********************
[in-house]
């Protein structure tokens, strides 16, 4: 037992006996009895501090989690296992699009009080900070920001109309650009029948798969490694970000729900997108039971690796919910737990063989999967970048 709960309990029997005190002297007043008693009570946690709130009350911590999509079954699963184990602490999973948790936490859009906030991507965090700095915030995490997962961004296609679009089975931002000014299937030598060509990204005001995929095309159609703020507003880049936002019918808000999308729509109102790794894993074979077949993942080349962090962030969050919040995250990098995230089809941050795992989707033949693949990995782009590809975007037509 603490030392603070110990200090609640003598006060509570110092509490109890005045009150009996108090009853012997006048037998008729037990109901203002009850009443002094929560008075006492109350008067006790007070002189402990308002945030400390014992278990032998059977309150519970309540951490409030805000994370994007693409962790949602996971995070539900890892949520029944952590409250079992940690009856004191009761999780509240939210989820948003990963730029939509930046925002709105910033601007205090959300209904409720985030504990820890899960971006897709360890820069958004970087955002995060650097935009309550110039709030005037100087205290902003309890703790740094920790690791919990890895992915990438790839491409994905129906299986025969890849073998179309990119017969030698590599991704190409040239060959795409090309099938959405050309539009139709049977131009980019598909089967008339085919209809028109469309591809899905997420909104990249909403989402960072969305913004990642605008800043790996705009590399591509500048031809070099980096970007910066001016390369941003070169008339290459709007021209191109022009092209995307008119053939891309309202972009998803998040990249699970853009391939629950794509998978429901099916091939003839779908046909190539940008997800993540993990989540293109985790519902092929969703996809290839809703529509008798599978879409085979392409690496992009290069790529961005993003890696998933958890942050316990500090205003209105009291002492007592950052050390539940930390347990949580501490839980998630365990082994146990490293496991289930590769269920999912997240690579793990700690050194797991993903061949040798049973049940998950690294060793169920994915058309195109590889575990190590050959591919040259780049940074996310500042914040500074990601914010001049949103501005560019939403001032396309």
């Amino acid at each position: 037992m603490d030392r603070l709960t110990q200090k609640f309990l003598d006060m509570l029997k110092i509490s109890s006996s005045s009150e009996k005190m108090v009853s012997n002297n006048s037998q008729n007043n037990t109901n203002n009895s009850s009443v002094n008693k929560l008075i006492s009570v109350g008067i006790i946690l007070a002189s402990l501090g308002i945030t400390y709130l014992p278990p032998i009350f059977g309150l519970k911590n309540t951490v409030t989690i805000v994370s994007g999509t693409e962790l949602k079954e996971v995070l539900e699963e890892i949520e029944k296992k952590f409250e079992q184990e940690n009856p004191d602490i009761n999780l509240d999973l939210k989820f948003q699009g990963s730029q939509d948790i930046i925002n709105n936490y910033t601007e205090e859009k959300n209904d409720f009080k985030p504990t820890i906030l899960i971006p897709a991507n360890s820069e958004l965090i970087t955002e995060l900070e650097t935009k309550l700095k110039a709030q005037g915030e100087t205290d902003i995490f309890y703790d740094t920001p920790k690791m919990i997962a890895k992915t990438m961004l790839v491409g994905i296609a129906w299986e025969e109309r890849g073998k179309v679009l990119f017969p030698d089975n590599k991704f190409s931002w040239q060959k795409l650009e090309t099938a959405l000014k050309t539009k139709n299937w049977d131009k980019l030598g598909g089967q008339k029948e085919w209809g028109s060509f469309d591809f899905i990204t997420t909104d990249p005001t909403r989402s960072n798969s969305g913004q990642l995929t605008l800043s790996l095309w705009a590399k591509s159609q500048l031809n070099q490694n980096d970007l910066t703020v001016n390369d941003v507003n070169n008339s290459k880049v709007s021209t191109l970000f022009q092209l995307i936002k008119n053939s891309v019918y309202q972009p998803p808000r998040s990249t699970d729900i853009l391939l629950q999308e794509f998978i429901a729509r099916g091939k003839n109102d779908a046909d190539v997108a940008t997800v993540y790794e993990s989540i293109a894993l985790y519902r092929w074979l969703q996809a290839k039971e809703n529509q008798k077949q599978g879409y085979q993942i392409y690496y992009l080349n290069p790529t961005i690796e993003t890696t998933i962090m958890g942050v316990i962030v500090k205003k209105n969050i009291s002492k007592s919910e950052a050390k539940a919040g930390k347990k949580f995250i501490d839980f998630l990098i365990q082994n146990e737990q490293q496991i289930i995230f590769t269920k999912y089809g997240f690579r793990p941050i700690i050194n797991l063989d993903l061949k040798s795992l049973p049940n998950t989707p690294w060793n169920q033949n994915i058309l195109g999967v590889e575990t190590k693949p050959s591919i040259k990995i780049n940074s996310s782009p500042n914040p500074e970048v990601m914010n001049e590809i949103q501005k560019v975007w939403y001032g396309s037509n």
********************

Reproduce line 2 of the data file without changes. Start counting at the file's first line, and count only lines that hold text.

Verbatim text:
């Protein structure tokens, strides 16, 4: 037992006996009895501090989690296992699009009080900070920001109309650009029948798969490694970000729900997108039971690796919910737990063989999967970048 709960309990029997005190002297007043008693009570946690709130009350911590999509079954699963184990602490999973948790936490859009906030991507965090700095915030995490997962961004296609679009089975931002000014299937030598060509990204005001995929095309159609703020507003880049936002019918808000999308729509109102790794894993074979077949993942080349962090962030969050919040995250990098995230089809941050795992989707033949693949990995782009590809975007037509 603490030392603070110990200090609640003598006060509570110092509490109890005045009150009996108090009853012997006048037998008729037990109901203002009850009443002094929560008075006492109350008067006790007070002189402990308002945030400390014992278990032998059977309150519970309540951490409030805000994370994007693409962790949602996971995070539900890892949520029944952590409250079992940690009856004191009761999780509240939210989820948003990963730029939509930046925002709105910033601007205090959300209904409720985030504990820890899960971006897709360890820069958004970087955002995060650097935009309550110039709030005037100087205290902003309890703790740094920790690791919990890895992915990438790839491409994905129906299986025969890849073998179309990119017969030698590599991704190409040239060959795409090309099938959405050309539009139709049977131009980019598909089967008339085919209809028109469309591809899905997420909104990249909403989402960072969305913004990642605008800043790996705009590399591509500048031809070099980096970007910066001016390369941003070169008339290459709007021209191109022009092209995307008119053939891309309202972009998803998040990249699970853009391939629950794509998978429901099916091939003839779908046909190539940008997800993540993990989540293109985790519902092929969703996809290839809703529509008798599978879409085979392409690496992009290069790529961005993003890696998933958890942050316990500090205003209105009291002492007592950052050390539940930390347990949580501490839980998630365990082994146990490293496991289930590769269920999912997240690579793990700690050194797991993903061949040798049973049940998950690294060793169920994915058309195109590889575990190590050959591919040259780049940074996310500042914040500074990601914010001049949103501005560019939403001032396309």